ASU’s at-large chances nearly crushed in loss to Washington State
TEMPE, Ariz. — The metaphor to what happened with Arizona State’s at-large NCAA Tournament hopes was pretty obvious. ASU entered Thursday near the bubble, but one bad trip-up the rest of the year in an inferior conference could pop their postseason hopes.
A loss to Washington State certainly would qualify as a burst bubble, if not a bursting fire hydrant.
The Sun Devils’ post-rivalry hangover a week after head coach Bobby Hurley beat Arizona for the first time in three-plus seasons lingered through a bloody 91-70 loss to Washington State Thursday at Wells Fargo Arena.
“It’s a pretty damaging loss for us,” Hurley admitted.
Reminder: the Cougars entered the game with a NET rating of 230th in the nation and had lost 11 of their last 12 — their only win in that span came against a 5-17 Cal team. Arizona State opened Thursday 61st in NET, in no position to withstand such a disappointment on its resume.
The defeat echoed of earlier losses to Princeton, Stanford and Utah. It blunted the importance of resume-building wins over then-No. 1 Kansas, Mississippi State and Utah State.
Historically, falling to WSU at home was a momentous thing in itself.
The symptoms of the Sun Devils’ problems were many.
Like Arizona’s 50-percent three-point shooting a week prior, the Cougars took advantage of ASU players being out of position on rotations or simply not contesting well enough. WSU went 9-of-17 from three-point range in the first half and led 50-33 through 20 minutes.
Arizona State missed its first 17 three-pointers until an attempt by Luguentz Dort, who led ASU with 22 points, midway through the second half finally dropped, breaking Washington State’s largest lead of 25 points. ASU got no closer than 13 points, and the Cougars finished 12-of-30 from deep as the Sun Devils failed to rally.
“I don’t think we overlooked them. I just think we didn’t play well. It’s kind of tough when you dig yourself a hole like that and you’re playing catchup the entire game,” ASU forward Zylan Cheatham said.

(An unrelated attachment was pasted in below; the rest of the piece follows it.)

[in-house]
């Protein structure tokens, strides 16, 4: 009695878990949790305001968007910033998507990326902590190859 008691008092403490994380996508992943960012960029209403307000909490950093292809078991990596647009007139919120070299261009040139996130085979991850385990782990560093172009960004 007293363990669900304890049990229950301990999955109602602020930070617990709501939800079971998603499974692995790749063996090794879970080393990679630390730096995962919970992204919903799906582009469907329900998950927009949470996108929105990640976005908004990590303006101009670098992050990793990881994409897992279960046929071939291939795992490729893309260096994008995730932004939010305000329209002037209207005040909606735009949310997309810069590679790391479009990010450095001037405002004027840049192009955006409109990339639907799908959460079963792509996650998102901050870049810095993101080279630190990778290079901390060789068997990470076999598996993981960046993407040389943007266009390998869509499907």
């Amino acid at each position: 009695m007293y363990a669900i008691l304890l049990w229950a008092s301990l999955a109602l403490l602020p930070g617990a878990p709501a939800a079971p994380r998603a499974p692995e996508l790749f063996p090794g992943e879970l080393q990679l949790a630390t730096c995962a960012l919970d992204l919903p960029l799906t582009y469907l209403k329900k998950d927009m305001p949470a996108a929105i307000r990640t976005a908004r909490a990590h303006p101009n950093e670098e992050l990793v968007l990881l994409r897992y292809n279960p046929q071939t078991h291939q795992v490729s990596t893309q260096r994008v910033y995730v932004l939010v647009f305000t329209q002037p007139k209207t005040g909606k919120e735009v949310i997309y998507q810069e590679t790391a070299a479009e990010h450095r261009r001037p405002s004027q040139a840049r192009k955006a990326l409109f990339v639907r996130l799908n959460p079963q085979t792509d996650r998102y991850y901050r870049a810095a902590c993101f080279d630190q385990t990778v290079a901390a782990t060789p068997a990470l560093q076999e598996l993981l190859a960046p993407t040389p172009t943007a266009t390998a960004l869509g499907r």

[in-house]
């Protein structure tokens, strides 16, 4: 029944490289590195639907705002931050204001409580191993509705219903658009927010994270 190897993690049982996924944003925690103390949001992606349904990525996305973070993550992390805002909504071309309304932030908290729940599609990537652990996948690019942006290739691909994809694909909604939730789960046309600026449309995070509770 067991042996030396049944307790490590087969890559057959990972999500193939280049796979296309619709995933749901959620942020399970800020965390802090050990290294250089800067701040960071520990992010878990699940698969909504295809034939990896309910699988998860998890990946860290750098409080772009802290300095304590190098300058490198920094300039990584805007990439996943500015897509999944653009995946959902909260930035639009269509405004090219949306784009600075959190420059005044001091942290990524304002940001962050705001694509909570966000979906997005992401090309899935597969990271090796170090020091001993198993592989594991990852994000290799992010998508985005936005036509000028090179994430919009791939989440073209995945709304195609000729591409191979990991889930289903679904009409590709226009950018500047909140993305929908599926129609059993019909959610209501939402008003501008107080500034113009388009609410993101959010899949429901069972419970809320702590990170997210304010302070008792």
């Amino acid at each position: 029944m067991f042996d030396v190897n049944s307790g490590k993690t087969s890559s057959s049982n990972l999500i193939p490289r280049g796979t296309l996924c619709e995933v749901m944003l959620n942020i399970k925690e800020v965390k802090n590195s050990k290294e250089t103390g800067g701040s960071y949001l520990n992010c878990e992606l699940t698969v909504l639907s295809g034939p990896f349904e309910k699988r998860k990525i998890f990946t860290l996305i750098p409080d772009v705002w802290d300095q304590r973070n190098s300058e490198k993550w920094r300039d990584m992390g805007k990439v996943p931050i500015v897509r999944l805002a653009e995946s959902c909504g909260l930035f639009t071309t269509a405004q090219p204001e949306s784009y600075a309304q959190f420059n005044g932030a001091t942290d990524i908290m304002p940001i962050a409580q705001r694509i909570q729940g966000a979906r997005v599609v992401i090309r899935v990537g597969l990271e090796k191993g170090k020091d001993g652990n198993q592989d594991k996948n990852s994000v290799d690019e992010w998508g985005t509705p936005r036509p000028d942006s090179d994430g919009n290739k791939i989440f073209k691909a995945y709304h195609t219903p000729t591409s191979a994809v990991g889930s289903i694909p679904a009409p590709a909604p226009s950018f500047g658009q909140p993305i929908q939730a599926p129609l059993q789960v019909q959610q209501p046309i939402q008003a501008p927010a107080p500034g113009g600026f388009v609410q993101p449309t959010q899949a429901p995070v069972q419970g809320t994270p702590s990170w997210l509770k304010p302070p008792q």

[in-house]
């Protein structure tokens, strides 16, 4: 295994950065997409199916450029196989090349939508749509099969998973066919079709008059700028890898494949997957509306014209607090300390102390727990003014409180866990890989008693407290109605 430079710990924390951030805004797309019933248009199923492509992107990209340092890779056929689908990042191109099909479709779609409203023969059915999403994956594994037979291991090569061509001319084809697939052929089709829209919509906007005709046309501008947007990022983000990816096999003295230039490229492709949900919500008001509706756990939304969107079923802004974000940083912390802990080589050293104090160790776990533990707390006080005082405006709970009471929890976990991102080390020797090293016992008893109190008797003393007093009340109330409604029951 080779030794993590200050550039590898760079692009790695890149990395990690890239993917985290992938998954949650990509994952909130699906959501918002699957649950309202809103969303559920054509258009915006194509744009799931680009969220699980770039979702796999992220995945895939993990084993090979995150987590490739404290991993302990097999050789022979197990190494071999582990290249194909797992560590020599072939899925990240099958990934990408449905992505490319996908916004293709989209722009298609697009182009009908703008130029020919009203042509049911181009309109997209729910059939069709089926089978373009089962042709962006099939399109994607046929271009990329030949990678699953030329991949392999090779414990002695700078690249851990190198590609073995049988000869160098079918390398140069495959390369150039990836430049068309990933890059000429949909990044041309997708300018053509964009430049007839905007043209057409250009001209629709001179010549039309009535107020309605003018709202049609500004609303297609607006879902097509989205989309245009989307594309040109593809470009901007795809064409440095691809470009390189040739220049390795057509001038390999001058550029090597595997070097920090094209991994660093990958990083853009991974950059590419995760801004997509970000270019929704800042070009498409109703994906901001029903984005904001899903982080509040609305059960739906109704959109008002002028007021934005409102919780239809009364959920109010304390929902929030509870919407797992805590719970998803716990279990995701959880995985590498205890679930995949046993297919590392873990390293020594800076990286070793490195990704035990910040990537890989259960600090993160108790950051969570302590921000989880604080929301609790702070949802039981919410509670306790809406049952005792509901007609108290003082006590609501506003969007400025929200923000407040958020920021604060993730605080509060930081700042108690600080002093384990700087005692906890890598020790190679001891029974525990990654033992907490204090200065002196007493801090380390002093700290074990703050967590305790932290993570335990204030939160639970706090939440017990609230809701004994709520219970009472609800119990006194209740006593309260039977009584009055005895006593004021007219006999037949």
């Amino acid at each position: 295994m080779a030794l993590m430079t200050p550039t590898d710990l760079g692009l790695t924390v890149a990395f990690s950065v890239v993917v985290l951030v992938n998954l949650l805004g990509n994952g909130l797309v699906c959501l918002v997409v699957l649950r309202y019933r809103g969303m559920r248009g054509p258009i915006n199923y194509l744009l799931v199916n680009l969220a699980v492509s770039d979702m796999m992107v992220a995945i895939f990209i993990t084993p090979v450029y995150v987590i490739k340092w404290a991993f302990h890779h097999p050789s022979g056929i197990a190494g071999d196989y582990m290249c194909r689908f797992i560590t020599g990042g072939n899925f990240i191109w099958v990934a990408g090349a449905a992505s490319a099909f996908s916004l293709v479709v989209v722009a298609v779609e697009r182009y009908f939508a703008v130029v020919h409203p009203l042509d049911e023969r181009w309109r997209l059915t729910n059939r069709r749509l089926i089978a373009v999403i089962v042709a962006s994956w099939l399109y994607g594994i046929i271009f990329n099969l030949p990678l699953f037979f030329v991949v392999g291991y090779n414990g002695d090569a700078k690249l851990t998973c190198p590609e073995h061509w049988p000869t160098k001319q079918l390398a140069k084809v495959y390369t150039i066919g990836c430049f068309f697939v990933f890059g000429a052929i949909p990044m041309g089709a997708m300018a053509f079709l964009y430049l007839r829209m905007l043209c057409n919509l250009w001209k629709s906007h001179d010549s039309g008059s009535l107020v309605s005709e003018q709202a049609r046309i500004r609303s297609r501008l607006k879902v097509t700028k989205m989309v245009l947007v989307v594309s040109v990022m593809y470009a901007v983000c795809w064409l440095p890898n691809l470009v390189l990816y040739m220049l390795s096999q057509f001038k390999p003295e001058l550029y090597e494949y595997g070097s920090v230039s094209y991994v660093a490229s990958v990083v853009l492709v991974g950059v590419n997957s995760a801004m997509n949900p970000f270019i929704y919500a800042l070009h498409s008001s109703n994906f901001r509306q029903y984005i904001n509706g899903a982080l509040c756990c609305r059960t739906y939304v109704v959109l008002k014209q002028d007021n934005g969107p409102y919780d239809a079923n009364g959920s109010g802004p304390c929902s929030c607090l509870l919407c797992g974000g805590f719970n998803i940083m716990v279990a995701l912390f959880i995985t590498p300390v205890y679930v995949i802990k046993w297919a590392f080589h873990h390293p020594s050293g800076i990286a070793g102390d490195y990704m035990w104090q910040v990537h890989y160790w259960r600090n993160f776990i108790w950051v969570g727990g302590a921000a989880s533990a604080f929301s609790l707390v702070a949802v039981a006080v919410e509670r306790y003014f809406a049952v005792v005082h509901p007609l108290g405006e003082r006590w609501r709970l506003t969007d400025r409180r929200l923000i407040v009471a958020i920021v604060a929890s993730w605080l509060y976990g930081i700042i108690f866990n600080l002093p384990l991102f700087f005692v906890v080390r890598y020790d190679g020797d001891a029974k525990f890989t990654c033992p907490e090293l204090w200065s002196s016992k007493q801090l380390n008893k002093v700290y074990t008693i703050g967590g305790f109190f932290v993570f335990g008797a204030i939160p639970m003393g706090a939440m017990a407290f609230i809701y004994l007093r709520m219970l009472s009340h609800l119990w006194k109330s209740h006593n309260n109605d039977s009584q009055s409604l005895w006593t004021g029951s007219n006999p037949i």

What’s more: the Sun Devils finished with 11 total assists to 17 turnovers, shooting 34 percent against a WSU that for the year had allowed opponents to hit 54 percent, ranking 341st out of 353 teams that College Sports Reference tracks.
ASU lost too many 50-50 balls, missed 14 of 33 free throw attempts and allowed WSU leading-scorer Robert Franks to score 34 points.
“It was pretty easy to see why people view him as a potential NBA candidate next year and why he leads the conference in scoring. We didn’t have any answers for him,” Hurley said.
“You can’t give that type of space to a guy like Franks, who had it going. I think there was one possession where Rob Evans had a wide open three and he shot an air-ball and they went back the other way and Franks buried a three.”
Hurley called the difference a result of a few free throws and such swing plays.
But no, he didn’t see it coming. A hangover from the win over their rivals?
“I don’t know if that’s what got us,” Cheatham said. “I think we got some really good looks … that just didn’t fall for us tonight. That can’t be the reason you lose. (You got to) rely on your defense.”
Hurley searched for answers in his postgame press conference. He could only think that the Sun Devils didn’t get the most out of practice since the win over Arizona after point guard Remy Martin suffered another ankle sprain over the weekend, taking him out of several practices. Martin went 3-for-13 for nine points and eight assists Thursday, a week after scoring a career-high 31.
Cheatham, who finished with eight points and 16 rebounds, also missed a practice with strep throat since the Arizona win.
ASU had already been without reserve forward Taeshon Cherry (concussion symptoms) and lost center Romello White mid-game after he banged knees with another player, Hurley said.
Even with the conference-leading Washington Huskies (19-4, 10-0 Pac-12) incoming and another shot at Arizona to end the regular season, adding a signature conference win to make up for the Sun Devils’ worst performance of the year doesn’t appear on the horizon.
But the Sun Devils have no reason to either buy into that sentiment or place effort in discrediting whatever any NET ratings or a tournament committee might believe about them at this moment or down the road.
“It’s so easy to take a loss like this and kind of inherit the mentality of everybody around you, that this is the worst thing in the world,” Cheatham said. “Although it appears that way right now, when we wake up in the morning, it’s another day.”